Bulletproof: Thoughts on Pain and Parenting by Sally Bishop Shigley
Recently, my daughters were due for their 11 year old well-child checkup. The past ten well child checks have been tricky in a physical, logistical way. My spouse works fifty miles from where we live, so it makes the most sense for me to take them. When the twins were babies, it was all about battle strategy: the timing of snacks and diapers and naps and car seat battles was crucial to the success or failure of the visit. I was always outnumbered, you see, and understanding the adversary was more helpful than merely trying to overpower them. We have been watching the Lord of the Rings trilogy lately: I needed to think like an elf and not an orc, albeit a benign orc who would stop at the gift shop for candy on the way home.
Lately it has been more about psychology. You can sneak up on a five year old with a vaccination and then present a princess band aid and a sticker and all is well. A tween is a very different situation that requires negotiation and reasoning: good tactics if you can predict who is going to show up that day. Is it the smiling girl who still wants to hang out with you and talk about the contradiction that is Taylor Swift or the one whose main occupation seems to be sullen evasion and eye rolling?
The night before the visit, I mentioned shots. My tone was casual, but I wanted to plant the seed, avoid surprises. After I picked them up from school, I gave more details: they would get one to protect them from HPV (a virus that could give them cancer), one to boost their DPT, and one to prevent meningitis. They had read about diphtheria in school and had heard horror stories of when I had meningitis as a teen, so the logic of all the shots made sense. It was the painful delivery system that was a problem.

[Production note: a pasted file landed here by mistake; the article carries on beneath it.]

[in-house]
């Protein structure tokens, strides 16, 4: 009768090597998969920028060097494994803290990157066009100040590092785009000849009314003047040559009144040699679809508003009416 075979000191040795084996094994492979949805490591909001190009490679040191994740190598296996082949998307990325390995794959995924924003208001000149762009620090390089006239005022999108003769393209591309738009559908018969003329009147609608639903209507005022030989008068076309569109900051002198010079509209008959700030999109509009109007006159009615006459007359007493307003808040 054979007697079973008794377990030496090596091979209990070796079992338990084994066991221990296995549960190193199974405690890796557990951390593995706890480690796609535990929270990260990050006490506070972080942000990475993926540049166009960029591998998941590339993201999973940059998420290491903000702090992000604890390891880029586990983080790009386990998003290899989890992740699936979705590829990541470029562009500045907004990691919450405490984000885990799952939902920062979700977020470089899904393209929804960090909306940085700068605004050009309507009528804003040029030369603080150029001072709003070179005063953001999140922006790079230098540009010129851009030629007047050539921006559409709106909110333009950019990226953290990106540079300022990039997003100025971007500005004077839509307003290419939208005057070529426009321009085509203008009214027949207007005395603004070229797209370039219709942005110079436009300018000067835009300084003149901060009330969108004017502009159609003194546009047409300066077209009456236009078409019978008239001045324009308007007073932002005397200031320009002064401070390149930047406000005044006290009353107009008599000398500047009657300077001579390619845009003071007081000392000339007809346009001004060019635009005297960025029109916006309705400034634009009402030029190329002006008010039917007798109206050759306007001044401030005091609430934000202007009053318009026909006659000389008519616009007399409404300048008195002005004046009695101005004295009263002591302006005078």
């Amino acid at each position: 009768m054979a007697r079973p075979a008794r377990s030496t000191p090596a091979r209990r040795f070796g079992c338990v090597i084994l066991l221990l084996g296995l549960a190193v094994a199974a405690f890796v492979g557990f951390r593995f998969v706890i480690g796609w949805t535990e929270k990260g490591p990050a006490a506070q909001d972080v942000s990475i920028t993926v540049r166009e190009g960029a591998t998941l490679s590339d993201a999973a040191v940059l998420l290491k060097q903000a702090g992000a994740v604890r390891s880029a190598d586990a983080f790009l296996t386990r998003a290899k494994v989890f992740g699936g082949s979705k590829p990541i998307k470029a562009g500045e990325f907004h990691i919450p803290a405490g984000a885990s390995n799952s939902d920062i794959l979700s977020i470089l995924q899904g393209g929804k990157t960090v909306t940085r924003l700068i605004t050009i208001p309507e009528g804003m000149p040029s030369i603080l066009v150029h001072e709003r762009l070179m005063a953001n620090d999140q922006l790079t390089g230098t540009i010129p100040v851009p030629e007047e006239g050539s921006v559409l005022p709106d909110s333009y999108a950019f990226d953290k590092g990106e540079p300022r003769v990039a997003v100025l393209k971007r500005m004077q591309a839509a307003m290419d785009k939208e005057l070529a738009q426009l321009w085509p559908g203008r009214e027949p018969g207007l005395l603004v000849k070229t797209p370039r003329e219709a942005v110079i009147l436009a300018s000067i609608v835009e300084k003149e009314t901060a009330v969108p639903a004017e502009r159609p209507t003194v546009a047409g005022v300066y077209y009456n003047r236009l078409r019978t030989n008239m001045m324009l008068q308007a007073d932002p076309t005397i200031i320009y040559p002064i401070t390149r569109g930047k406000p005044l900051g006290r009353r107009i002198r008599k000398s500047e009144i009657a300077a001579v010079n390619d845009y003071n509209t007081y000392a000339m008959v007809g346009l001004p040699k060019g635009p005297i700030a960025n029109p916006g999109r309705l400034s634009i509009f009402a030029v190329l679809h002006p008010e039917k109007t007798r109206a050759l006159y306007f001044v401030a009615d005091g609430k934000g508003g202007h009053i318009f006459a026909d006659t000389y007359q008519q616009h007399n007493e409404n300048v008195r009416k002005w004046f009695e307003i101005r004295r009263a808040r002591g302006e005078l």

A couple of months earlier, we went to the pediatric ophthalmologist at the nearby university hospital because their pediatrician had seen what looked like cataracts on their eyes. Cataracts they were: fetal occlusions that most often do not grow and, depending on the location, do not affect vision. That was good news all around, but in order to diagnose them, the girls had to have their eyes dilated. I have had this done, and it stings for a few seconds, and frankly, it is weird and uncomfortable to have somebody messing with your eye. We had a pep talk before the nurse came in, but when she did, everything fell apart and the girls put their hands over their eyes and twisted, and tried to crawl under the chairs and had to be restrained. The nurse had to leave to get help. She was angry when she returned. She brought a male nurse. It was awful. We were all shaking with anger and adrenaline when the nurses finally left the room. I knew why the kids were angry. They were embarrassed about being scared, but not embarrassed enough to fake stoicism. Plus, the drops hurt. My anger, however, was more complicated. I was embarrassed that they had made a scene, thinking it reflected badly on the quality of my parenting, and I was angry that they couldn’t put the fear aside.